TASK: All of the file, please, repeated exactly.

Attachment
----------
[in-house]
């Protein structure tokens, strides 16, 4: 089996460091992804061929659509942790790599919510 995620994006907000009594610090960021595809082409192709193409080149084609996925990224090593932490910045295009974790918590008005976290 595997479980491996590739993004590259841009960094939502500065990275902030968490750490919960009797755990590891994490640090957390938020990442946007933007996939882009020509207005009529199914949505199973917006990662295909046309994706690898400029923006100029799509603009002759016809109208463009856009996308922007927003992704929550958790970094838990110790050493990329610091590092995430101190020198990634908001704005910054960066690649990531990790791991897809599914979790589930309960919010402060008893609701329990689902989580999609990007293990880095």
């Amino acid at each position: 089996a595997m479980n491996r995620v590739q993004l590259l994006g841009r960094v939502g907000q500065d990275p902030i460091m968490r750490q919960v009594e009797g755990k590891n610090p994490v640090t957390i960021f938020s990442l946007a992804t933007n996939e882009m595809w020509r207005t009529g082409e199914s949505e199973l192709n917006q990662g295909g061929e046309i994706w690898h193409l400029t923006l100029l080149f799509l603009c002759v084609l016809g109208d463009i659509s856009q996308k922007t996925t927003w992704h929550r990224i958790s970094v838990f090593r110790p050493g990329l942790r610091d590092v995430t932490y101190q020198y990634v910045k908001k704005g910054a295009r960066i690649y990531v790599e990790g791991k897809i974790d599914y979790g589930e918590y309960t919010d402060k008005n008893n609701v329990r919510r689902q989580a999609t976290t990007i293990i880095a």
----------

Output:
[in-house]
């Protein structure tokens, strides 16, 4: 089996460091992804061929659509942790790599919510 995620994006907000009594610090960021595809082409192709193409080149084609996925990224090593932490910045295009974790918590008005976290 595997479980491996590739993004590259841009960094939502500065990275902030968490750490919960009797755990590891994490640090957390938020990442946007933007996939882009020509207005009529199914949505199973917006990662295909046309994706690898400029923006100029799509603009002759016809109208463009856009996308922007927003992704929550958790970094838990110790050493990329610091590092995430101190020198990634908001704005910054960066690649990531990790791991897809599914979790589930309960919010402060008893609701329990689902989580999609990007293990880095």
């Amino acid at each position: 089996a595997m479980n491996r995620v590739q993004l590259l994006g841009r960094v939502g907000q500065d990275p902030i460091m968490r750490q919960v009594e009797g755990k590891n610090p994490v640090t957390i960021f938020s990442l946007a992804t933007n996939e882009m595809w020509r207005t009529g082409e199914s949505e199973l192709n917006q990662g295909g061929e046309i994706w690898h193409l400029t923006l100029l080149f799509l603009c002759v084609l016809g109208d463009i659509s856009q996308k922007t996925t927003w992704h929550r990224i958790s970094v838990f090593r110790p050493g990329l942790r610091d590092v995430t932490y101190q020198y990634v910045k908001k704005g910054a295009r960066i690649y990531v790599e990790g791991k897809i974790d599914y979790g589930e918590y309960t919010d402060k008005n008893n609701v329990r919510r689902q989580a999609t976290t990007i293990i880095a």